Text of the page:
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We all need a tape measure

We all need a tape measure
By Santiago • Issue #5 • View online
This is the 5th issue, and I’m getting a nice rhythm going on here!
A lot of you have reached out with questions, ideas, and general feedback. I appreciate your comments, and I’m happy these short stories are helpful!
I’ll keep iterating. Trying to find my voice and hit on the message and value that I want you to get from this newsletter. Please keep the feedback coming, and let’s get this thing going!

The story behind a baseline
Finding whether your machine learning model is providing any value is not that simple. Yeah, of course, the loss is going down, and accuracy is through the roof, but that’s not enough.
Is this thing actually any good?
Yes, I’m one of those who had bragged before about a model that did worse than a pair of nested if-else conditions. Focus too much on the trees 🌳 , and you’ll certainly miss the forest.
Let’s get that fixed.
We all need a target. A finish line. A place to get to.
We all need a target. A finish line. A place to get to.
How good am I at doing this thing?
I’ve been building traditional software my entire life, and there’s something nice about it: it either works, or it doesn’t.
When you are building a machine learning model, things change quite a bit. Models make predictions, and understanding their quality requires a little bit more setup.
So I have an entire process before I start writing code. I like to start by measuring how good I am at solving the task. Manually. Like an animal 🐘 😎.
This is called a human baseline, and ideally, my model will have super-human abilities and kick my butt at some point. In the meantime, this baseline represents my North Star ✨.
An interesting outcome of trying to come up with a human baseline is finding out when I can’t do the task at all! Sometimes, there’s not enough information in the data for me to solve the problem. Finding this out early on saves a ton of pain and money trying to build a model to solve an impossible task.
To get the human baseline, I annotate the data twice—ideally between cups of coffee ☕️—. I treat one set of annotations as my ground truth and the other set as my predictions. Then I can quickly compute any metrics I want as the baseline.
If you have a friend willing to help, your baseline will be even better. Yours can be the ground truth, and your friend’s the predictions. But of course, you will have to convince somebody for a long, boring night of looking at data, so good luck with that!
Now it’s time to build something dumb.
Now that I know how good I am at solving the problem, I try to develop a data-independent baseline. This is easy to do but very important. You’ll be surprised at how frequently a dumb baseline is often enough to give you a run for your money!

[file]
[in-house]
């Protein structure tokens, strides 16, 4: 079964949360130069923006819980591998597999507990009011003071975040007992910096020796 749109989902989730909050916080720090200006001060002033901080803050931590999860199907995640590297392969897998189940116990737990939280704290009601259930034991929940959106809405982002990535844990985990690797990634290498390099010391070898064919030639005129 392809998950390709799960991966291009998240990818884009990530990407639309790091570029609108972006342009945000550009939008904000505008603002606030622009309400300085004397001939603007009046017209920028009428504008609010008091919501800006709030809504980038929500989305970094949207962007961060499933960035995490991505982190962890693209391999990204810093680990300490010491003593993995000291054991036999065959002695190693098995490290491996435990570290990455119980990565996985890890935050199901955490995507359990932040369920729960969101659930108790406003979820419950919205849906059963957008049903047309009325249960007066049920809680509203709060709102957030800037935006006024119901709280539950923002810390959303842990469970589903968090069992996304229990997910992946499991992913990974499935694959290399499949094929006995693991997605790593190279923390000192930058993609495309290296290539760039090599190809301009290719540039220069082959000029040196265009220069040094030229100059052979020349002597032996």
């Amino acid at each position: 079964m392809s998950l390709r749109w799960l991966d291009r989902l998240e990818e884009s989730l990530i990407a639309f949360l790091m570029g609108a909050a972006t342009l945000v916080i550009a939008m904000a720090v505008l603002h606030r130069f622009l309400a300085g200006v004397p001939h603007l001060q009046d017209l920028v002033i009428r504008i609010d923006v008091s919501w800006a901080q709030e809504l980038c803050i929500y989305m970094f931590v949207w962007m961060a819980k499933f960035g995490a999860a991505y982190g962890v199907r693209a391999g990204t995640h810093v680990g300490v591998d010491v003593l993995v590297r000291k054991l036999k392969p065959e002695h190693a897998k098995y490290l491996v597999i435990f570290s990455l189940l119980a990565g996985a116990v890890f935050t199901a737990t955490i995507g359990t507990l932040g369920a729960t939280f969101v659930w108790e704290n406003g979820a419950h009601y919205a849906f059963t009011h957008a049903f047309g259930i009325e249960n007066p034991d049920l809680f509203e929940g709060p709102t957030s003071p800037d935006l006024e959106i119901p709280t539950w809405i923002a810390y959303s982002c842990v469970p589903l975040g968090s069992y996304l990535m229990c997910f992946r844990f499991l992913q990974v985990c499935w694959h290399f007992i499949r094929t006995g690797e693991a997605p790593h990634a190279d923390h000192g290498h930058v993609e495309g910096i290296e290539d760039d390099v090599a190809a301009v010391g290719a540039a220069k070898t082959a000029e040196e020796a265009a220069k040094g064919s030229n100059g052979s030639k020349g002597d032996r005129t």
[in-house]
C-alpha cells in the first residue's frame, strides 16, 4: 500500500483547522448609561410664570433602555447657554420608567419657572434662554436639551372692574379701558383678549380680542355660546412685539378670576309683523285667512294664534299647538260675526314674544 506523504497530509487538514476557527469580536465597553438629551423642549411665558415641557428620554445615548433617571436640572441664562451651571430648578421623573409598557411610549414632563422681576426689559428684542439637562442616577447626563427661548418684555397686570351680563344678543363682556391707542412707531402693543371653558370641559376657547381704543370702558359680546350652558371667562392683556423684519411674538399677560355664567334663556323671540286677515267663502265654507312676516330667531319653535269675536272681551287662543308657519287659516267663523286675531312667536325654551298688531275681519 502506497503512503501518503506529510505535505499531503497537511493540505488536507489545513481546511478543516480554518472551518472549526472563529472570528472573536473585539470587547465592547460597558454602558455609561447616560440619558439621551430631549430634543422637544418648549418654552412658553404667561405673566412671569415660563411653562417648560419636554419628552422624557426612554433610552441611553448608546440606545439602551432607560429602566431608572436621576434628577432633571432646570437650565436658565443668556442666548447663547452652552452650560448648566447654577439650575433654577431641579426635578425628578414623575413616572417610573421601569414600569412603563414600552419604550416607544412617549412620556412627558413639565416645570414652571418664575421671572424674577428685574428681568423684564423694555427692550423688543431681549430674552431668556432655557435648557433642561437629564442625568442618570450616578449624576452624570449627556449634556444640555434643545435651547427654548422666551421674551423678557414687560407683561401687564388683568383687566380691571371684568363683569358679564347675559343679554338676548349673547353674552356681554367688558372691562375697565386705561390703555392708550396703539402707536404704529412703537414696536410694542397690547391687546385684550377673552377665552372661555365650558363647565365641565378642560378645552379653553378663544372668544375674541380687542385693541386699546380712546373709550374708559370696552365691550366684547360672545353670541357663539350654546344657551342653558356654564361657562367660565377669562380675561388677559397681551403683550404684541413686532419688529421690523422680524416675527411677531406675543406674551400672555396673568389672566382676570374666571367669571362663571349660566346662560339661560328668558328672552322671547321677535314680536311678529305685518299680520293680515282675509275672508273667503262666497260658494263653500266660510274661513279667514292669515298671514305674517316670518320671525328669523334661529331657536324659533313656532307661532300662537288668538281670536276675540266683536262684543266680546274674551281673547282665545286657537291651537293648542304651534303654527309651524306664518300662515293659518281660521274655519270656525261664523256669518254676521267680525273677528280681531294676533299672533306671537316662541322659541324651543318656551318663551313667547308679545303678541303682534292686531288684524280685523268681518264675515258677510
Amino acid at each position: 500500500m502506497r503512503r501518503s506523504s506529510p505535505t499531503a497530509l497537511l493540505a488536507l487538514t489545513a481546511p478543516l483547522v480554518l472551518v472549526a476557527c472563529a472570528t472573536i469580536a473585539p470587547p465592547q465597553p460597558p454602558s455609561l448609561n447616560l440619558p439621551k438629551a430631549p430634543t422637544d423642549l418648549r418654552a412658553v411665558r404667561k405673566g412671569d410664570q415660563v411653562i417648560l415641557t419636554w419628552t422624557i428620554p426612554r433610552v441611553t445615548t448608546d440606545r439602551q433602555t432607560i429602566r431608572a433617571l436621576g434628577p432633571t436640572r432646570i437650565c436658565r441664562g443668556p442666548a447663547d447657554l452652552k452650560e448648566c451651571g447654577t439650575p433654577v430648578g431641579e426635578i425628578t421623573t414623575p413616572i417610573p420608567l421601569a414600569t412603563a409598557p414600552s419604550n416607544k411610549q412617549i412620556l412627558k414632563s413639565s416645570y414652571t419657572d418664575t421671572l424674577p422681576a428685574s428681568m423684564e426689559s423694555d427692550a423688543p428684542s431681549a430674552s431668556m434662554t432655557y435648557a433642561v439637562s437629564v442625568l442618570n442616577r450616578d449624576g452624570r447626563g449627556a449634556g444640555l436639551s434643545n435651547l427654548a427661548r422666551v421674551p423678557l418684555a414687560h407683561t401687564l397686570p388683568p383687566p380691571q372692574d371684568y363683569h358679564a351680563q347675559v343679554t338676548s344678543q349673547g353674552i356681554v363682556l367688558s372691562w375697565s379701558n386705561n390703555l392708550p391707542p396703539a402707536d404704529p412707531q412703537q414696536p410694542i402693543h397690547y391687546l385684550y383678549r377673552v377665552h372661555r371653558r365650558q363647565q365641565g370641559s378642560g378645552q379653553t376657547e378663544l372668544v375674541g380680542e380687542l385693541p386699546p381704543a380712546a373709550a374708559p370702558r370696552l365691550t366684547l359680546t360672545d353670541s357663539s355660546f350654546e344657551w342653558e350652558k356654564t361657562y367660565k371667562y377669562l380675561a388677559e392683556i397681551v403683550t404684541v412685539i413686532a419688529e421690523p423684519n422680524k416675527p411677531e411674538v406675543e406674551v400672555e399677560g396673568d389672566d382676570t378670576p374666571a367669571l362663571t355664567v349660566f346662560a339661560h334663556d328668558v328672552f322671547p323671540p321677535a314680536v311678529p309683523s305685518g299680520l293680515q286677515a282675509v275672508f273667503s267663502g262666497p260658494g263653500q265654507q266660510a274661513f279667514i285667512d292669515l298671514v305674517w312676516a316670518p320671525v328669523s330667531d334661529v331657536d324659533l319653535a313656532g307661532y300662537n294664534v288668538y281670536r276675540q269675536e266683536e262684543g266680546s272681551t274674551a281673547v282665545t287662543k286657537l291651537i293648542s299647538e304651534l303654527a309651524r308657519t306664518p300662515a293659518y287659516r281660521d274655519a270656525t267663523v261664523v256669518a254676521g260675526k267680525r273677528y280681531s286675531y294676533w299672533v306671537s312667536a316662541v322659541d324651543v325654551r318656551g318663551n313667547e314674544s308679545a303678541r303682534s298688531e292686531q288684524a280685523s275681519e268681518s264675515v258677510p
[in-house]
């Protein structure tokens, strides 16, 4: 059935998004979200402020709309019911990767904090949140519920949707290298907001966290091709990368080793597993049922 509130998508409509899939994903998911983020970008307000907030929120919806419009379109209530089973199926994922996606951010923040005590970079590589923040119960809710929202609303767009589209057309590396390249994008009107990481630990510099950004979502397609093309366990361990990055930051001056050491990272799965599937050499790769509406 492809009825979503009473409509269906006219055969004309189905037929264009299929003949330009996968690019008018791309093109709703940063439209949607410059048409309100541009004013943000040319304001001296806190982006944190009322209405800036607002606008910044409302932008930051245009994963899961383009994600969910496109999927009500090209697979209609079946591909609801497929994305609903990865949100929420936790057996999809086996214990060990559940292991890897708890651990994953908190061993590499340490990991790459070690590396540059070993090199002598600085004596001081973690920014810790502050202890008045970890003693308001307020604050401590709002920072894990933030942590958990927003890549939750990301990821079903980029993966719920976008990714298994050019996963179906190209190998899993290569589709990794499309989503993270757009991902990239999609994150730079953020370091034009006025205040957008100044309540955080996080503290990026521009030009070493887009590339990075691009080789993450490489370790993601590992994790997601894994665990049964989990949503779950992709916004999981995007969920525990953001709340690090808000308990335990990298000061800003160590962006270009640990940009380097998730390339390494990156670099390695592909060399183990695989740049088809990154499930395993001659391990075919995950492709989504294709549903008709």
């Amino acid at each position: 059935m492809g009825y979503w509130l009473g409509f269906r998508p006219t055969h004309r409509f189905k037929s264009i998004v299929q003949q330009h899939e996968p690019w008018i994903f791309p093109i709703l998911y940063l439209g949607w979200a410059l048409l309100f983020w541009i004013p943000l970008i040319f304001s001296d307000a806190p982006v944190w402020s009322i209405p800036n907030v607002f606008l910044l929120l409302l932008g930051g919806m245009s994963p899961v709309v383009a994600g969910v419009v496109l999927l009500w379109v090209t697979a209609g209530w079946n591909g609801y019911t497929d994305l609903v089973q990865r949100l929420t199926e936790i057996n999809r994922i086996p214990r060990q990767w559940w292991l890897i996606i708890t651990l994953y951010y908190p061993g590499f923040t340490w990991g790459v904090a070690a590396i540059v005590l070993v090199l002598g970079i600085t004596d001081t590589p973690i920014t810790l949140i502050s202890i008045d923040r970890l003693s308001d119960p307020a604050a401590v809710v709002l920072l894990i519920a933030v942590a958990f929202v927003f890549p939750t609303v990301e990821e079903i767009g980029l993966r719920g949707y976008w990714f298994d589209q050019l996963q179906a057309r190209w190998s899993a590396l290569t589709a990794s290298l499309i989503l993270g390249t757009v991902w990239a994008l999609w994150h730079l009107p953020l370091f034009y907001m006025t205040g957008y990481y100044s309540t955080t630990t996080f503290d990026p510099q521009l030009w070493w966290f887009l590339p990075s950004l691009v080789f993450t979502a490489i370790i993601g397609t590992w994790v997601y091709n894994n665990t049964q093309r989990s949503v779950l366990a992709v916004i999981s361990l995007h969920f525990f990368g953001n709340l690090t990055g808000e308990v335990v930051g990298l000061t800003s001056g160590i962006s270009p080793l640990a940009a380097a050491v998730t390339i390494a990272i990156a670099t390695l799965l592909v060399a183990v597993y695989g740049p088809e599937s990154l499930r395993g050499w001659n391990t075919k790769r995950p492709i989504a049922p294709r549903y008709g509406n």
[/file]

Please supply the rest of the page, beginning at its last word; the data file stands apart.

This baseline should be independent of the data, so I usually run a couple of experiments and pick up the one with the best performance:
  • For each example, return a random 🎲 prediction.
  • For each example, return the same prediction.
I can hear you screaming at me right now, but trust me: this baseline is a great measuring stick for your model. Beating this baseline will become your first goal.
A start, a finish line, and a process to breach the gap
This is the time to take a bathroom break 🚽, get back to the computer, and start putting together your first actual model.
You already have a good idea of where you are going: the human baseline. Your starting point is the dumb, data-independent baseline. We need to follow a process to connect the dots!
I start as simple as I can. This is not the time to throw everything I know at the problem. Instead, I focus on building something as simple as possible that beats my dumb baseline.
I start small, explore the possibilities, then exploit the ideas I think will pay off.
From here on out, it’s a matter of iterating until I’m happy with the final model. Every time I beat the lower-end baseline that becomes my next target.
This is fun. Sometimes it’s even addictive.
Too long; didn’t read.
You can’t make progress unless you know where you stand and what’s your target. Building baseline models before you start putting in the hard work will give you the visibility you need.
Or you can also read a summary on Twitter. Fewer words, same message.
The boring stuff
This week I ran a promotion in Twitter: $5 for my “How to get started with Machine Learning” course. That’s less than what Starbucks charges for coffee, and you can even get a refund for my course if you don’t like it! (You cannot return your coffee.)
The promotion is not longer open in Twitter, but if you are a subscriber of this newsletter, you can get it here.
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Every week, one story that tries really hard not to be boring and teach you something new about machine learning.

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